Reading Time: 4 minutes
The difficulty of creating good habits is that it takes time for them to become automatic, but our brains want to get some enjoyment right now. We prefer to do things that result in instant gratification and postpone activities that would cause us some immediate discomfort. This is true even if we are aware that in the long run, we could enjoy the results of the effort.
To make it easier to create habits, one must understand and change the sense of enjoyment and pain associated with the activities. Instead of focusing on the unpleasant side of the useful activities, shift your focus to enjoying the results of them. Think about how pleased you feel when, for example, daily exercise has become a habit: you feel super, you have lost extra pounds, you feel more confident… Don’t focus on the fact that it is difficult, maybe even painful, to do it at the moment. Think about how much you will regret not developing this habit for yourself and how grateful you are for doing it.
Focus on the positive part of each activity, even if the “cookie” at first glance seems too far away.
Just this morning, I had to analyze my activities according to the same system. I am currently in the process of creating an exercise routine for myself every morning. Ideally, this would mean walking for 15 to 20 minutes outdoors to wake up, breathe fresh air, think about the day ahead, about what I am grateful for, and a little bit about visualizing the future. Overall, this is not a difficult activity and I am already doing quite well. But for example when the autumn comes and the mornings are dark, there is a desire to stay in bed.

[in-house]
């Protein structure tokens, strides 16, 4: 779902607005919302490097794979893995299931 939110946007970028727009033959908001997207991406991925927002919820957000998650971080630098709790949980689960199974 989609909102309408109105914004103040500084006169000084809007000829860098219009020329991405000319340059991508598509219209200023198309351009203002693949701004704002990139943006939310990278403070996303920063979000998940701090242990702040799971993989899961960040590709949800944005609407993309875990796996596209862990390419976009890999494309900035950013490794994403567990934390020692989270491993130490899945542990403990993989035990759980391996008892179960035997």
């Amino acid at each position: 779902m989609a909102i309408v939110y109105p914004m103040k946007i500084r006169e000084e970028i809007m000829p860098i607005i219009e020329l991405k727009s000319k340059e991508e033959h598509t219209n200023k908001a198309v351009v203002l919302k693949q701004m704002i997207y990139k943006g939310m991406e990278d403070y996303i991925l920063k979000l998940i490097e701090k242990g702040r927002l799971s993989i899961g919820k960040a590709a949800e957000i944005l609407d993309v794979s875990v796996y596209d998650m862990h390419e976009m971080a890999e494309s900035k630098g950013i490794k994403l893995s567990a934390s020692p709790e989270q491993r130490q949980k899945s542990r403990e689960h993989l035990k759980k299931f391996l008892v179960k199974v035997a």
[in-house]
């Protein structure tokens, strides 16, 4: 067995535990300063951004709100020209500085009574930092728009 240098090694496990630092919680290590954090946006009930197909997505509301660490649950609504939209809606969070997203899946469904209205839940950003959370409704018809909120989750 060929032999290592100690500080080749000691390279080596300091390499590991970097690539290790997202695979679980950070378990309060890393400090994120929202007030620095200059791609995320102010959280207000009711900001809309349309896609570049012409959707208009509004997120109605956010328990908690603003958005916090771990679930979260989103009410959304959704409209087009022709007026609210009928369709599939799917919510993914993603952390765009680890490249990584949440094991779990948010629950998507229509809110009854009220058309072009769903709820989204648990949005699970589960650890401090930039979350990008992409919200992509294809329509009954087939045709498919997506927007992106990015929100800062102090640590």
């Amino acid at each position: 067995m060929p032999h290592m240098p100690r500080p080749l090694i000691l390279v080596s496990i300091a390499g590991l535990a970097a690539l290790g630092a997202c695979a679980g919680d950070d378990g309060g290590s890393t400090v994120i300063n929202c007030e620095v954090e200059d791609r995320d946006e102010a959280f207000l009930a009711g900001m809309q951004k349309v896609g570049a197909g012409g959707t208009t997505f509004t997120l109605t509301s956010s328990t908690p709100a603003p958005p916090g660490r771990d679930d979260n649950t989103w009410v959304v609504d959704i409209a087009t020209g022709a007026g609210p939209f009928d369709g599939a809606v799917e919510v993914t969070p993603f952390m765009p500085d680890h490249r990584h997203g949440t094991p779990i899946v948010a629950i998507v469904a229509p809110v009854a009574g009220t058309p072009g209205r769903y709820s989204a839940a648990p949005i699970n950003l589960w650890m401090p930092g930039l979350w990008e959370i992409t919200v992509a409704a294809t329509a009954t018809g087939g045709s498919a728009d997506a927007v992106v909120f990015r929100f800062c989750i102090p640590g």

To get myself up, I wondered what kind of pleasure I would get when I would go out (feeling good), what kind of pain I would experience if I didn’t go (I would regret not going), what kind of pleasure I would get if I didn’t go (sleep a little longer), what kind of pain I would experience when I go (none). And so the decision was made. I have never regretted being out in the morning, always feeling better afterward, and being happy to have done it. However, every time when I haven’t gone out, I have regretted it. I’ve been trying to create this habit for years, but I haven’t been able to withstand it for over a month. Now that I know how the habits work, I am absolutely certain that I will permanently make this activity completely automatic.
What pleasure do you get when you do it? What pain do you feel if you don’t do it?
This system of considering pain and pleasure is suitable to avoid delaying any activity. Even if you aren’t into creating habits, I’m pretty sure you can use it in everyday situations, and analyzing some of your activities in this way helps you to get some things done.
Certified Tiny Habits® Coach
Creator of Habits Mastery